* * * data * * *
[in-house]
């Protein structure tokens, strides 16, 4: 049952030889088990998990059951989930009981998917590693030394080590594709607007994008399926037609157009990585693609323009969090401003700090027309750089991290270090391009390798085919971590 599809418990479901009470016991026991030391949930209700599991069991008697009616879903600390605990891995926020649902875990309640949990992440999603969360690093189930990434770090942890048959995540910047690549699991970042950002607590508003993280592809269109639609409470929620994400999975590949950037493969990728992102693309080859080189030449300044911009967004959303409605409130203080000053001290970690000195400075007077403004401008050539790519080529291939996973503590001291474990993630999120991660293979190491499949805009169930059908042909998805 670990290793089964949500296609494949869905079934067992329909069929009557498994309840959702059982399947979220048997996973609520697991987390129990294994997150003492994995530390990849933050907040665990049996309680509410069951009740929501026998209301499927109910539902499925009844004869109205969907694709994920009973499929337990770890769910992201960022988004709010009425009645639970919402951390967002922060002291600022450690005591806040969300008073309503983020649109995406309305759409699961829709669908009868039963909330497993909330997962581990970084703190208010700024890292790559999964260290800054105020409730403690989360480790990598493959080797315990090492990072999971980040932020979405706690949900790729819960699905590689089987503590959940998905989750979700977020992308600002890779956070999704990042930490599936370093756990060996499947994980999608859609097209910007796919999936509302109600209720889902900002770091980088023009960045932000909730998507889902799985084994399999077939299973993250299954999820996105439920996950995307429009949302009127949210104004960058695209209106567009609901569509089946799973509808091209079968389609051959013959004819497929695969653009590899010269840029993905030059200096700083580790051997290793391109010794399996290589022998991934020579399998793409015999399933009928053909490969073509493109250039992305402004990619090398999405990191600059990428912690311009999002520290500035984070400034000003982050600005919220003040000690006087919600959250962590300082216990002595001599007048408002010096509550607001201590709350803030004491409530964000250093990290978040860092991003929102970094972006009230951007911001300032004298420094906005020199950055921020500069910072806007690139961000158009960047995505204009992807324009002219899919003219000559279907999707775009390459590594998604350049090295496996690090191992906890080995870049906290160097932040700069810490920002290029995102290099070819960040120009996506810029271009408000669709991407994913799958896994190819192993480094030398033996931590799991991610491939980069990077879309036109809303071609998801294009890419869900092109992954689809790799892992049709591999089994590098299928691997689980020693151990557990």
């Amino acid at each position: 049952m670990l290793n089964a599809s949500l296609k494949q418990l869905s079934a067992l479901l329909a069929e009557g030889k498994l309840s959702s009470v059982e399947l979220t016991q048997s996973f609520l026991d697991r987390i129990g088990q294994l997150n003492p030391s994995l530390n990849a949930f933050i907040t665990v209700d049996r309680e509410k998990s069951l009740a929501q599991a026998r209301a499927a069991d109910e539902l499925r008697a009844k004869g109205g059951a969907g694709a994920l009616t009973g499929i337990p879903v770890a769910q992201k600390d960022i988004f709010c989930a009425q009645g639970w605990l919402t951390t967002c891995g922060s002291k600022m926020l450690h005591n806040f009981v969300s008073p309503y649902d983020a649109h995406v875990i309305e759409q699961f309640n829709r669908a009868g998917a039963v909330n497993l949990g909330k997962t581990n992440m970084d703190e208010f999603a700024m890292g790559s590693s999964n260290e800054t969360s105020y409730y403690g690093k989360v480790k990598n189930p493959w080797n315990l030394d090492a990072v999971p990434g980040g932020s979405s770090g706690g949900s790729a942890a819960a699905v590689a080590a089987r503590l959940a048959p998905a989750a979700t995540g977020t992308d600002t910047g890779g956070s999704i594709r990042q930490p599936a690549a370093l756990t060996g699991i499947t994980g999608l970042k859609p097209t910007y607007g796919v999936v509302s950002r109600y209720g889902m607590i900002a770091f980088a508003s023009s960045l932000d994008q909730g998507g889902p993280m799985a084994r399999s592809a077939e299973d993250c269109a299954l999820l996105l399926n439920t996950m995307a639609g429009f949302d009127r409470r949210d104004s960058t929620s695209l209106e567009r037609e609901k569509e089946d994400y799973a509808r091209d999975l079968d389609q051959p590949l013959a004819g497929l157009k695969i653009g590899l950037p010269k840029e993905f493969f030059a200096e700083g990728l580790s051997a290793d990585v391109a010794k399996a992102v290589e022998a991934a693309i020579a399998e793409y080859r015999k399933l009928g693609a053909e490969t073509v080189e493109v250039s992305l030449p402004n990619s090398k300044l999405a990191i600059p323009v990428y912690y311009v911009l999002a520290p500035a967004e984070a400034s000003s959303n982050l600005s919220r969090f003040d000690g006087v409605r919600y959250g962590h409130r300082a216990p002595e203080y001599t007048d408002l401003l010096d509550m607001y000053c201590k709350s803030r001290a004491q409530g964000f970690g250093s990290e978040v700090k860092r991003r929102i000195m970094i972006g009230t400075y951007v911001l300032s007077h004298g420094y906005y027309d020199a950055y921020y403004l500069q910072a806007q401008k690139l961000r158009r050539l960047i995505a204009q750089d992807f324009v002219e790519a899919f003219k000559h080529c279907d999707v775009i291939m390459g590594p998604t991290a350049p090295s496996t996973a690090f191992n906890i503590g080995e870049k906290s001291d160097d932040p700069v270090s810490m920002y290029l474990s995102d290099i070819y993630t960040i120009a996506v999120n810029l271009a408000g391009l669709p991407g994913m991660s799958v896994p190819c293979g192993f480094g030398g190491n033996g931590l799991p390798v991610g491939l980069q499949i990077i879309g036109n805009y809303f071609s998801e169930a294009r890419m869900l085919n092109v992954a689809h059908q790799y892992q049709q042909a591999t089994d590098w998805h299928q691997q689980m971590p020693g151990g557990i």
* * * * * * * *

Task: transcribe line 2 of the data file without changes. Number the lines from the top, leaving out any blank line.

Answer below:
């Protein structure tokens, strides 16, 4: 049952030889088990998990059951989930009981998917590693030394080590594709607007994008399926037609157009990585693609323009969090401003700090027309750089991290270090391009390798085919971590 599809418990479901009470016991026991030391949930209700599991069991008697009616879903600390605990891995926020649902875990309640949990992440999603969360690093189930990434770090942890048959995540910047690549699991970042950002607590508003993280592809269109639609409470929620994400999975590949950037493969990728992102693309080859080189030449300044911009967004959303409605409130203080000053001290970690000195400075007077403004401008050539790519080529291939996973503590001291474990993630999120991660293979190491499949805009169930059908042909998805 670990290793089964949500296609494949869905079934067992329909069929009557498994309840959702059982399947979220048997996973609520697991987390129990294994997150003492994995530390990849933050907040665990049996309680509410069951009740929501026998209301499927109910539902499925009844004869109205969907694709994920009973499929337990770890769910992201960022988004709010009425009645639970919402951390967002922060002291600022450690005591806040969300008073309503983020649109995406309305759409699961829709669908009868039963909330497993909330997962581990970084703190208010700024890292790559999964260290800054105020409730403690989360480790990598493959080797315990090492990072999971980040932020979405706690949900790729819960699905590689089987503590959940998905989750979700977020992308600002890779956070999704990042930490599936370093756990060996499947994980999608859609097209910007796919999936509302109600209720889902900002770091980088023009960045932000909730998507889902799985084994399999077939299973993250299954999820996105439920996950995307429009949302009127949210104004960058695209209106567009609901569509089946799973509808091209079968389609051959013959004819497929695969653009590899010269840029993905030059200096700083580790051997290793391109010794399996290589022998991934020579399998793409015999399933009928053909490969073509493109250039992305402004990619090398999405990191600059990428912690311009999002520290500035984070400034000003982050600005919220003040000690006087919600959250962590300082216990002595001599007048408002010096509550607001201590709350803030004491409530964000250093990290978040860092991003929102970094972006009230951007911001300032004298420094906005020199950055921020500069910072806007690139961000158009960047995505204009992807324009002219899919003219000559279907999707775009390459590594998604350049090295496996690090191992906890080995870049906290160097932040700069810490920002290029995102290099070819960040120009996506810029271009408000669709991407994913799958896994190819192993480094030398033996931590799991991610491939980069990077879309036109809303071609998801294009890419869900092109992954689809790799892992049709591999089994590098299928691997689980020693151990557990």